In the “top down” approach one constructs a composite portfolio from single factor portfolios. Stock weights in this multi-factor portfolio are a weighted average of their weights in the single factor portfolios. Examples of this are given in [13, 17, 19].

Alternatively, in a “bottom up” portfolio, a particular stock is weighted in consideration of all its factor characteristics simultaneously. An example of this is by use of a composite factor, where individual factor values are combined in some way resulting in an overall factor score that is used for stock selection and weighting.

The relative merits and drawbacks of these general approaches have been discussed extensively in the financial literature [15, 25, 26, 27, 28, 35]. Proponents of “top down” suggest it provides the greatest factor exposure consistent with a high degree of diversification [13, 16, 17]. Although it is accepted that the averaging of stock weights results in an averaging of factor exposures, “top down” advocates argue that high multi-factor exposures can be maintained by averaging high exposure single factor portfolios. However, such high exposure single factor portfolios can only be maintained through the application of increasingly aggressive stock selection and weighting, with adverse implications for levels of diversification. On the other hand some practitioners [16, 17] appear unconcerned regarding the potentially relatively weak factor exposures engendered by averaging and choose to highlight the composite portfolio’s stock weight diversification benefits. This seems strange since, whilst it is clear that diversification is important, the primary target of a factor portfolio should surely be intentional factor exposure.

We are firm proponents of the bottom up approach. In this paper we concentrate on an alternative to the composite factor method described above. This is the concept of multiple factor tilting, where we apply sequential factor tilts to a given starting universe of stocks in the expectation that it will achieve both the multiple factor exposures we require and acceptable levels of stock diversification.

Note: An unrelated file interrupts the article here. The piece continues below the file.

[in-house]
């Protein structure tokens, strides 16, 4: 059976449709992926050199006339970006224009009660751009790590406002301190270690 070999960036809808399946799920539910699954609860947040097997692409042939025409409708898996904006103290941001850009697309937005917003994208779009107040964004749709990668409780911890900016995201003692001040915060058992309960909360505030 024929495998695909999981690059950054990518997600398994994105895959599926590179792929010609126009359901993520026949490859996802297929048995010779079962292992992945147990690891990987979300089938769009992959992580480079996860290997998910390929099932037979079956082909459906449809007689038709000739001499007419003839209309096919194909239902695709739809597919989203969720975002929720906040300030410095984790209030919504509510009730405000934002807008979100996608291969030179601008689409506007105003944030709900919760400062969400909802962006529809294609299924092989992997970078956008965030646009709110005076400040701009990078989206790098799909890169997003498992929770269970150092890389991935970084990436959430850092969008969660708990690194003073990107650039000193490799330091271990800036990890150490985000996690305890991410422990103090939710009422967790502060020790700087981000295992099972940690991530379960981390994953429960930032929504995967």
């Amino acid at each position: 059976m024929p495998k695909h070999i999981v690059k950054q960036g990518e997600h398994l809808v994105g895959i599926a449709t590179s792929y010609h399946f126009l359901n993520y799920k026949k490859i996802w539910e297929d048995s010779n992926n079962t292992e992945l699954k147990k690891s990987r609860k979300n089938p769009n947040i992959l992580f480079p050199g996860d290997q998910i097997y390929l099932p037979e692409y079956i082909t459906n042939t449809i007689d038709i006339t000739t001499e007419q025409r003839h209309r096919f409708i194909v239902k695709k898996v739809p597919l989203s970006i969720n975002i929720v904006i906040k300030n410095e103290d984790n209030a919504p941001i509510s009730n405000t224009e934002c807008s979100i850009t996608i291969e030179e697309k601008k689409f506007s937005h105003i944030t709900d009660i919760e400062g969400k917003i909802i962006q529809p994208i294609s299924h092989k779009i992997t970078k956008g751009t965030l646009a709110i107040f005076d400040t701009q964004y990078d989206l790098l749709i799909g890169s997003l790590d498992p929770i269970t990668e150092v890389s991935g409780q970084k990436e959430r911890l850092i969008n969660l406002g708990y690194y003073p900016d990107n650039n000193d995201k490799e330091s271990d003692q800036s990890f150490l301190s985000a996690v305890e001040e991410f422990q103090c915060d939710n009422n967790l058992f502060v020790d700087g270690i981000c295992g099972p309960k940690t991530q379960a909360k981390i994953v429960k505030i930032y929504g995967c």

The objective of this paper is to assess the relative benefits and drawbacks of the various factor and multi-factor portfolio construction techniques described above, through the lens of factor exposure and portfolio diversification. Academic and empirical evidence tells us that portfolio exposure to certain factors is a good thing [1 - 7], while modern portfolio theory emphasizes the importance of diversification [34].

To avoid reliance on empirical data and criticisms that our results are sample specific, we prefer a more theoretical approach. We make the assumption that our factors can be modelled by a normal distribution and perform our calculations in the continuous limit. We are clear that whilst real portfolios do not contain infinitely many stocks; that correlated factors are not identically normally distributed and stock weights are not infinitesimal, such abstractions are common in finance, and so long as we appreciate its limitations, it can offer useful guidance for the real world.

Section 2 sets out discrete definitions of composite and multiple tilt portfolios and introduces the definitions of exposure and diversification used throughout the remainder of this paper. Section 3 extends the constructs of Section 2 to the continuous limit and derives formulae for use in later sections. In Section 4 we set out two important tilt functions that form the basis for all of our subsequent results, which are set out in Section 5, where we compare outcomes of one, two, three and - factor portfolios employing alternative construction techniques. Section 6 concludes.